Becoming Minimalist: Can It Be Done in a Fast Paced World?

Becoming Minimalist: Can It Be Done in a Fast Paced World?

leaves

By Vanessa Salas of Shed, Mom

As the resident self-professed minimalist around these parts, my answer is an unequivocal YES!

We don’t need to eschew all of our worldly possessions or trim them down to 100 objects or less to be minimalists. We don’t have to hie off to the mountains and live off the land and never eat another bag of Cheetos, ever. There’s no need to leave everything behind and fly off to Bali to “find yourself” under the tutelage of Ketut Liyer.

When we have kids, a mortgage, and a job that pays the bills, all that sounds impractical, unrealistic and frankly, more like an excuse to escape responsibility. For a type A workaholic who thrives on deadlines and the “highs” of a productive work week, going minimalist might sound plodding, dull, a waste of time.

But anyone can benefit from a bit of minimalism in their lives, right here, right now. I dare say the busier we are, the more we need to incorporate it into the daily grind.

I have so much to accomplish today that I must meditate for two hours instead of one.” Mahatma Gandhi

Consider these simple suggestions:

1. Mono task. Productivity junkies pride themselves on their ability to do multiple things at once. I agree that the “killing two birds” bit does work for mundane tasks or chores: folding the laundry while catching up on the latest soaps, dancing while mopping the floor, or listening to your favorite podcast while ironing clothes.

But for others, multi-tasking can backfire. We end up being less efficient or productive. Putting all of our energy in one activity allows us to focus, achieve clarity, accomplish our work faster, and eliminate mistakes. There’s less chance of having to make a “do-over” because we were single minded in our purpose.

2. De-clutter. Devoting just a few minutes to clearing unneeded things in our surroundings will make us feel motivated and – wait for it bottom-line business people – productive! Another bonus I found from frequent decluttering is that having fewer stuff necessitates less need to organize. That means less boxes, files, folders, or containers to put more (needless) stuff in.

3. Consume less. And I mean not just things like clothes and gadgets, but “distractions” that constantly bombard our aural and visual senses on a daily basis. In our hyper connected, instant gratification world, let’s take some time to second guess our purchases and think about the cost of convenience. We might find that we already have everything we need, and that everything else is really just extra stuff.

4. Spend time in nature. And when you do, let your five senses go on hyperdrive and take everything in: feel how the breeze touches the beads of perspiration forming on your arms, the sound of birds chirping over your head, the intricate colors of the gumamela plant you usually ignore on your neighbor’s backyard, the powdery soft sand tickling your toes at the beach. I find this to be a wonderful way to unplug and reconnect with the ebb and flow of life, sans gadgets.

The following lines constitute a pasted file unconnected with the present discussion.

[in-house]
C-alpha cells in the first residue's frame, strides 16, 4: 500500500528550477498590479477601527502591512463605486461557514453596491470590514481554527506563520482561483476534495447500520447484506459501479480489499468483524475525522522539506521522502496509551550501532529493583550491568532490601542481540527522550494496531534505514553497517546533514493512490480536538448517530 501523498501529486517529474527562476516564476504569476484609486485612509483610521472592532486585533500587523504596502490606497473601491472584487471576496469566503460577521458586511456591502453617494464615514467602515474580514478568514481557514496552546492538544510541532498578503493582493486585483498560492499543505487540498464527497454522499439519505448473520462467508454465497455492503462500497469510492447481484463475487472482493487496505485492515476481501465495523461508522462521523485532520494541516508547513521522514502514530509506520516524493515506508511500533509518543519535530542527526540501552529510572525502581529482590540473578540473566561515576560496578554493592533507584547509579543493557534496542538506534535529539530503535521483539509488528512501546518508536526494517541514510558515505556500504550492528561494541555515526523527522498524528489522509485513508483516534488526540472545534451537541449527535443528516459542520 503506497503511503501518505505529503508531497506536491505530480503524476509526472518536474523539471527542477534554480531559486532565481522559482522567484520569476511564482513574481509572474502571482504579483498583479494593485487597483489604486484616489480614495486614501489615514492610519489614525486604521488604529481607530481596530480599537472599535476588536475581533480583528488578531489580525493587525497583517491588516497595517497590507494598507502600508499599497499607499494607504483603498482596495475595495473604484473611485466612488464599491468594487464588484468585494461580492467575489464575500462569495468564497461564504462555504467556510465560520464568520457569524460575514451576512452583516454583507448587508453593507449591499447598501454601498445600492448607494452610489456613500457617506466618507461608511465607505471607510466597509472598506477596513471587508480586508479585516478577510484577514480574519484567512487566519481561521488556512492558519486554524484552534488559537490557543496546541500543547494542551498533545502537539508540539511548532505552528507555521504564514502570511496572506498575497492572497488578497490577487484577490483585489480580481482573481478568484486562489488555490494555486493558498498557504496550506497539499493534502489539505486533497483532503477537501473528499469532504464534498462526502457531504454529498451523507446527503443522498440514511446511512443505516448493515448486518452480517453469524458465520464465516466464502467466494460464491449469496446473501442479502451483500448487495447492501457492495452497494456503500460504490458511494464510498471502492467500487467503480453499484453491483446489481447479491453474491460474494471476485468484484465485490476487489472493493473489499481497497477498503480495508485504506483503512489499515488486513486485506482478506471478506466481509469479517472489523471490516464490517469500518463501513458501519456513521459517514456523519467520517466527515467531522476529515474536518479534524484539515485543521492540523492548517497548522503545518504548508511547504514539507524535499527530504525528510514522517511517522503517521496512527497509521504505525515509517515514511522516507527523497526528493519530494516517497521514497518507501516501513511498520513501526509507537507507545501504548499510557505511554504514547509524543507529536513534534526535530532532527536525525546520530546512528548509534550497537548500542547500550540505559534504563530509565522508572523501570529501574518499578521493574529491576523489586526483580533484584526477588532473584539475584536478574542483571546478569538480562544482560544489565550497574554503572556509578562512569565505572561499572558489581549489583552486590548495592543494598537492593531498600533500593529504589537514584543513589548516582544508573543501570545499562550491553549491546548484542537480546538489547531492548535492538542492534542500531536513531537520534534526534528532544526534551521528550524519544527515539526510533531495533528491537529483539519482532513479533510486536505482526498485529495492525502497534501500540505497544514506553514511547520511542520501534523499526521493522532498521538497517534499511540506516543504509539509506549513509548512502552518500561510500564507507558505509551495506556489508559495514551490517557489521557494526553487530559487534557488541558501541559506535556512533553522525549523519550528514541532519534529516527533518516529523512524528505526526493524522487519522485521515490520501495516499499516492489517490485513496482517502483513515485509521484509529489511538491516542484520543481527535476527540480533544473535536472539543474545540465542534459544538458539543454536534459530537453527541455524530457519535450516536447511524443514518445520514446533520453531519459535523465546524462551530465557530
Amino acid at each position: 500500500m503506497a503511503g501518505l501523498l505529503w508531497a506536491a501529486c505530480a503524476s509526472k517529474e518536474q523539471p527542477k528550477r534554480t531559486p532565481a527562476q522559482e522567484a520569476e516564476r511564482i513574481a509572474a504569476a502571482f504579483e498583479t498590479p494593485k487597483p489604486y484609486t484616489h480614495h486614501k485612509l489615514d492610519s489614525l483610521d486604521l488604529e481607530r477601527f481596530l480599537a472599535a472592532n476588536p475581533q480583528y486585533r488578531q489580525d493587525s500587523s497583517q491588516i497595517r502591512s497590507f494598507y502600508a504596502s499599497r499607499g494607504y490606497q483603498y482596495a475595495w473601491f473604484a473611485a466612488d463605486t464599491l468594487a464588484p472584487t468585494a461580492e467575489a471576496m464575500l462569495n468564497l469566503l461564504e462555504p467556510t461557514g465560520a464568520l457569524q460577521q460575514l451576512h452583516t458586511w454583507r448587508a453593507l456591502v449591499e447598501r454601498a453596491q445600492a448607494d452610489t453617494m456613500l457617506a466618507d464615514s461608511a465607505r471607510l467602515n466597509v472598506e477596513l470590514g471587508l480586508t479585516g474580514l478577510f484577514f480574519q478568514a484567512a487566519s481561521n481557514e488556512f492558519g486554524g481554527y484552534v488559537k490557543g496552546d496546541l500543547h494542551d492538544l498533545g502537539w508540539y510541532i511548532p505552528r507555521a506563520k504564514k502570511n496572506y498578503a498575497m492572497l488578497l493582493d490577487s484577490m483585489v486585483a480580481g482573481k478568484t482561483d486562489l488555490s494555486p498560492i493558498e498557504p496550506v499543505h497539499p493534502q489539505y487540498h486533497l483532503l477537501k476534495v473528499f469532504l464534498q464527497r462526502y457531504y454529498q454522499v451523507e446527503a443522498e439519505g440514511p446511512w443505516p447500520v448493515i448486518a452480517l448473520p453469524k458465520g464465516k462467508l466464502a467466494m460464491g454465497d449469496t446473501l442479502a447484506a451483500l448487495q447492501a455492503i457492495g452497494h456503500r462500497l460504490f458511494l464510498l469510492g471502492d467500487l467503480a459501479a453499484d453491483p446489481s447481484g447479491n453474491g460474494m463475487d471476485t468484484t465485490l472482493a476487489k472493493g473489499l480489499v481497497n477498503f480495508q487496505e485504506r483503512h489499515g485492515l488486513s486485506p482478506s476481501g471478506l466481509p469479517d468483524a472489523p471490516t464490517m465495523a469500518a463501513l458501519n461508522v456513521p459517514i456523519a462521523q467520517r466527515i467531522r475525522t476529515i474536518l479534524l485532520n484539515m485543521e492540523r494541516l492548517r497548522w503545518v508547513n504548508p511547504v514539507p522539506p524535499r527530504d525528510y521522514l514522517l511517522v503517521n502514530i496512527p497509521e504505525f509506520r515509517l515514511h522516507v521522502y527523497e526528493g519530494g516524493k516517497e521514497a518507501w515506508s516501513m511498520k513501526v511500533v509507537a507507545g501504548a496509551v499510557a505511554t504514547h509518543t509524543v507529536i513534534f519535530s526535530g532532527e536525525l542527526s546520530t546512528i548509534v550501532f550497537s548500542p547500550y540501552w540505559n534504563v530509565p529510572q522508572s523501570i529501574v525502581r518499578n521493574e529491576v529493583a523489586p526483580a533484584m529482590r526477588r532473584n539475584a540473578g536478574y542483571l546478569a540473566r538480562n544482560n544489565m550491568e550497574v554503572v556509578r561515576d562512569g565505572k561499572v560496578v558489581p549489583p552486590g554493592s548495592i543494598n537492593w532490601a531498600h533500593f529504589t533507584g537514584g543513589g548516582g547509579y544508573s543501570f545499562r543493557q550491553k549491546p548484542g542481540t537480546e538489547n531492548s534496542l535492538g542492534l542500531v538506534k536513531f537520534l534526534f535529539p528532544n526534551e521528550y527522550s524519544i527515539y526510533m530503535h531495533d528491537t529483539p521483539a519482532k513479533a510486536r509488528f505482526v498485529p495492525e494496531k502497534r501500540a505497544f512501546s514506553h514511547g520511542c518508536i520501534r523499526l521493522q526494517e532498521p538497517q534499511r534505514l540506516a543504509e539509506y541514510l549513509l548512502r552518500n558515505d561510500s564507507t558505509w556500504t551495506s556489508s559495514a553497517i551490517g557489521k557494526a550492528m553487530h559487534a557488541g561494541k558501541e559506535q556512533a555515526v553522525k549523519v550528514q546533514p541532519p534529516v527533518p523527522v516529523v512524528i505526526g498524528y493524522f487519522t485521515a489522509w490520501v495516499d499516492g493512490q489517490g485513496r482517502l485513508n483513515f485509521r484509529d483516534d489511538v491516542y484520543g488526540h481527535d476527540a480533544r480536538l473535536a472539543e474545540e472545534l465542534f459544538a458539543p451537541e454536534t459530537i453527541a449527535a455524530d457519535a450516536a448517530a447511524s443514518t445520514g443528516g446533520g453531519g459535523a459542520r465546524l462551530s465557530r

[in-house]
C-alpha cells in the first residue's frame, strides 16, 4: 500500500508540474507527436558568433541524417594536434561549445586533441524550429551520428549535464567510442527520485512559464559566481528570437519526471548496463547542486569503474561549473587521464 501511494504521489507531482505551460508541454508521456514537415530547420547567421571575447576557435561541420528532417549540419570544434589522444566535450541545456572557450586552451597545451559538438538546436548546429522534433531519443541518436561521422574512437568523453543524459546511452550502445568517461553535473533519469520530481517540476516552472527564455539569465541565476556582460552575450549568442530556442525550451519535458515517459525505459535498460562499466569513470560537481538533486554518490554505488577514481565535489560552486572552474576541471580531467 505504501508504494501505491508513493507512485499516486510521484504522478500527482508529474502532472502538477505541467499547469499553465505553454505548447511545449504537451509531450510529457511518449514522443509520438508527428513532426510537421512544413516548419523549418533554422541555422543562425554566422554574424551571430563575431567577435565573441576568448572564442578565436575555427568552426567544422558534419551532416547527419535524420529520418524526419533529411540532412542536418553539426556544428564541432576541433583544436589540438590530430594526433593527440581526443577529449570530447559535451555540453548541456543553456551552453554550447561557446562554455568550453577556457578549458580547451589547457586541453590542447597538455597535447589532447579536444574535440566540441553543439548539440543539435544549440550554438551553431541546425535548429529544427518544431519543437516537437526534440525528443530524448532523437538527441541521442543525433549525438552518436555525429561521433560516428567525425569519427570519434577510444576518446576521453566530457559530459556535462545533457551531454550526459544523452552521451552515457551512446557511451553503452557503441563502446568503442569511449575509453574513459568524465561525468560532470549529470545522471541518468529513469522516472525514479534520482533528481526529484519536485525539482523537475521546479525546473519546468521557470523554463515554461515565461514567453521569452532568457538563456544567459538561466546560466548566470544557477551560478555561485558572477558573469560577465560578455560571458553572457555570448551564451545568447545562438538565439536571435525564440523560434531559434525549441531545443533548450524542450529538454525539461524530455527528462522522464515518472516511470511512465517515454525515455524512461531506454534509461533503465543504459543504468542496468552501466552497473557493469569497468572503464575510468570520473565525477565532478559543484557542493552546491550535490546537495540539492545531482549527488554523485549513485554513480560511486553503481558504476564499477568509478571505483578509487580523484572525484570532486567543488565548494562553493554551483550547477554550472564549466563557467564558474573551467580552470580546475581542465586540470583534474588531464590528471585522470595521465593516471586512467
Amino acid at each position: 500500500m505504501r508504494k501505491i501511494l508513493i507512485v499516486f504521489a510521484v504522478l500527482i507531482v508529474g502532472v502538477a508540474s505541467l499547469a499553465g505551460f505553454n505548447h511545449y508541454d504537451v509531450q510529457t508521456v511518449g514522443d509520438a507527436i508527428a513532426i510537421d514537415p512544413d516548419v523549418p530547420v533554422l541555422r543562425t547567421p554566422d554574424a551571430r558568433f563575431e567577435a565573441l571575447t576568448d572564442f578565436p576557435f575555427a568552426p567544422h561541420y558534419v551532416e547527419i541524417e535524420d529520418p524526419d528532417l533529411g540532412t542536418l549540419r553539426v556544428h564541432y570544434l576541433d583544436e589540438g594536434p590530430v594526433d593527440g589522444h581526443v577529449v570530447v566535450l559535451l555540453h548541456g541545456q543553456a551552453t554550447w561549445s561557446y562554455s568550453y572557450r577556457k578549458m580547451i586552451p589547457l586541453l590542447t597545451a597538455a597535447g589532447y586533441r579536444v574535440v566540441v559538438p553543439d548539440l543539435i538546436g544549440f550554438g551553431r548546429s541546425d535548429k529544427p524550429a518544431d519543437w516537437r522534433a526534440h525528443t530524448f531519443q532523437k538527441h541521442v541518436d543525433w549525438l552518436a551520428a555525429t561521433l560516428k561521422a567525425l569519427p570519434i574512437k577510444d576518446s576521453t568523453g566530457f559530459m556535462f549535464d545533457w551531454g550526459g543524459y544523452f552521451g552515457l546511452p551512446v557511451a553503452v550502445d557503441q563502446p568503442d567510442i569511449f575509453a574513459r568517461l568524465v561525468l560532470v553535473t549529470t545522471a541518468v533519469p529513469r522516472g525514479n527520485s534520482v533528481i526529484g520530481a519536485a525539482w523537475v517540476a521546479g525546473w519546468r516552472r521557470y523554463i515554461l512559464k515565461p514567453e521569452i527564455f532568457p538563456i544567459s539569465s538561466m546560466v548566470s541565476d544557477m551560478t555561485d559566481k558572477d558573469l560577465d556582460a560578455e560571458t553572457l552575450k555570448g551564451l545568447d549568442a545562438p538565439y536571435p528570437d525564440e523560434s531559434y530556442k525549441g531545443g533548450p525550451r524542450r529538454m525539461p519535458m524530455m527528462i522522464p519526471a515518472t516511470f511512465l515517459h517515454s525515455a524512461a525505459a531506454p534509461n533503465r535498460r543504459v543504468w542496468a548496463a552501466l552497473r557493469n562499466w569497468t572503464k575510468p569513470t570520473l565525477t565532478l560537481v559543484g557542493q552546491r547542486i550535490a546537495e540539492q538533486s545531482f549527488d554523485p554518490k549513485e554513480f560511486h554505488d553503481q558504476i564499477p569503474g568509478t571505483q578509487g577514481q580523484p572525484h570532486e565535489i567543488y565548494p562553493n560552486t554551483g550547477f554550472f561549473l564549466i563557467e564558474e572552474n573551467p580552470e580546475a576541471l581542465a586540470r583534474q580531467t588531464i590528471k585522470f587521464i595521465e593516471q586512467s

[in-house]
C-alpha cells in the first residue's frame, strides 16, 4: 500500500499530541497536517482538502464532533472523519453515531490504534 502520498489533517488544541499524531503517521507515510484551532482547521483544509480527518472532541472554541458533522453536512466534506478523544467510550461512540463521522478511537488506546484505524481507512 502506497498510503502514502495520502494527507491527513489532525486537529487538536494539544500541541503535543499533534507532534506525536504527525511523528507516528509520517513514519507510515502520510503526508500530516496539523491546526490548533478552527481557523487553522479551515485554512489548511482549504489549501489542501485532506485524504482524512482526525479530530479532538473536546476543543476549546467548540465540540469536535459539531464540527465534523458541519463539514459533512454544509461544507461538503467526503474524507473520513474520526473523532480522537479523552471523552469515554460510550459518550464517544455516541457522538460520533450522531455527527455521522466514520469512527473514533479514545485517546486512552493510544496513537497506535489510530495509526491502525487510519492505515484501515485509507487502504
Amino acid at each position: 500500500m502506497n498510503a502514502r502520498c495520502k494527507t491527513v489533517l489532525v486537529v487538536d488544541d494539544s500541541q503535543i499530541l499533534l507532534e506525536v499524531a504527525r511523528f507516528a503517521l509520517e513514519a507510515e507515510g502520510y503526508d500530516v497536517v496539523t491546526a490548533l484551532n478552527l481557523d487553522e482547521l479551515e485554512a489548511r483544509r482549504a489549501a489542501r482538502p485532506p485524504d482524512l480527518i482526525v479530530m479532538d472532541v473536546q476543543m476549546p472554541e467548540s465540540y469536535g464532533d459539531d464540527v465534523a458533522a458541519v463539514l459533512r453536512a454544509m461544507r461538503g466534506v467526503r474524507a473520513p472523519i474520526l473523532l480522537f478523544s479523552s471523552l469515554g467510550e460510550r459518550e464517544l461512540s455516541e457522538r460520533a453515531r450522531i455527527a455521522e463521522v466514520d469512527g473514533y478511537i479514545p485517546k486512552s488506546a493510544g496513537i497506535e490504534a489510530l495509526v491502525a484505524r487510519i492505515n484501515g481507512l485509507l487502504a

How do you incorporate a bit of minimalism into your busy lives?

Tackle it Tuesday: Dining Table Desk Purge

Tackle It Tuesday Meme
It’s my first time to post on “Tackle it Tuesday,” thanks to the Ultimate Blog Party 2011! I just think it’s an awesome idea, especially since we can learn so much from fellow moms about how to manage our homes better.
What did I tackle today? My work space! You see, I don’t have my own desk. The dining room table doubles as my desk, being that I only really use my laptop to do everything. When I began working from  home as I writer, it was just my laptop that occupied the table. But throughout the months, magazines, reference books, clear folders, organizers, blog giveaways and random boxes and paper bags of stuff began to colonize my once pristine dining table.
In short, we were losing a dining table and gaining a hodgepodge office desk of sorts.
The task really was simple:
  1. Make the dining table just that exclusively;
  2. Defer the items to another part of the house where I could easily access them.
Photo credit: thedailygreen.com
Here’s what I did to make it happen:
1. Purge. I am sort of a compulsive “pile-er” (i.e. I pile stuff up, whatever it is). So there was a stack of parenting and lifestyle magazines here, a pile of concertina files and pocket folders there, another pile of boxes which held stationery), and a pile of papers I use as reference for work. I had like four mini towers of stuff, which short of made the dining table look like a diaorama. So I went through the stuff and threw away things that had passed their time (flyers, brochures, old mailers, etc).
2. Transplant. After purging my supply of outdated stuff, I took each pile to their new home: A storage space in my husband’s office. (It’s too small for the both of us, his office, which is why the dining room is my spot!) Since my things were already in organized piles, I simply had to transplant the piles into the shelf space that my husband cleared out for me to use.
3. Redefine. Well, after all this, I could see my dining table again, just as it should be: A six-seated instead of a two-seater table! Yes, I’m still working on it at this very moment, but everything is serene, spartan and sensibly Zen. There’s nothing here but my laptop, my day planner and a cup of tea (which will later be replaced by some strong coffee as I work into the night.
Now for the hard part: Keeping my dining table clear of indiscriminate “stuff” from this point on! The long term solution is to get a desk for myself but, well, I’m still saving up for the desk I really want. Until then, I’m making do with this little situation.